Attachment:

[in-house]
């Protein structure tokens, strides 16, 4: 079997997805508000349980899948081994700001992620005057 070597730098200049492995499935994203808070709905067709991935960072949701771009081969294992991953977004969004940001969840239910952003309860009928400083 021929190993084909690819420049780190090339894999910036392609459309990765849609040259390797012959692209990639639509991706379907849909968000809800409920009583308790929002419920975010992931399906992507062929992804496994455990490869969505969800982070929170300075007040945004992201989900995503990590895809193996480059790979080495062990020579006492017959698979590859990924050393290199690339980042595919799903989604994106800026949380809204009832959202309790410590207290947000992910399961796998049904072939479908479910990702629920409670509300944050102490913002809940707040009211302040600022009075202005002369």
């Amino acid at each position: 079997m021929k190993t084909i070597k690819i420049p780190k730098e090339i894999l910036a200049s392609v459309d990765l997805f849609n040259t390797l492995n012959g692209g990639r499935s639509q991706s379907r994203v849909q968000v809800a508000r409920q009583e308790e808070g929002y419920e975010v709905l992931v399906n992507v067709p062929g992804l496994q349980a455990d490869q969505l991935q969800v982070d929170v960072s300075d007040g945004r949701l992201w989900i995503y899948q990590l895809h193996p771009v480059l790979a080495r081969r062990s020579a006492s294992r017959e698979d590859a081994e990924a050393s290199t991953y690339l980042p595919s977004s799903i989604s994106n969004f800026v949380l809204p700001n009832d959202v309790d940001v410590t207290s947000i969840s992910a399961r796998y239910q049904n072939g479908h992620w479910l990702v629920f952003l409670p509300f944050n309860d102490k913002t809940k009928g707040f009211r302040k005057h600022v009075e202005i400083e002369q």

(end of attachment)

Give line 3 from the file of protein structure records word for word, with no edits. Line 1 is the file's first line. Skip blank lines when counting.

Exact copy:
């Amino acid at each position: 079997m021929k190993t084909i070597k690819i420049p780190k730098e090339i894999l910036a200049s392609v459309d990765l997805f849609n040259t390797l492995n012959g692209g990639r499935s639509q991706s379907r994203v849909q968000v809800a508000r409920q009583e308790e808070g929002y419920e975010v709905l992931v399906n992507v067709p062929g992804l496994q349980a455990d490869q969505l991935q969800v982070d929170v960072s300075d007040g945004r949701l992201w989900i995503y899948q990590l895809h193996p771009v480059l790979a080495r081969r062990s020579a006492s294992r017959e698979d590859a081994e990924a050393s290199t991953y690339l980042p595919s977004s799903i989604s994106n969004f800026v949380l809204p700001n009832d959202v309790d940001v410590t207290s947000i969840s992910a399961r796998y239910q049904n072939g479908h992620w479910l990702v629920f952003l409670p509300f944050n309860d102490k913002t809940k009928g707040f009211r302040k005057h600022v009075e202005i400083e002369q």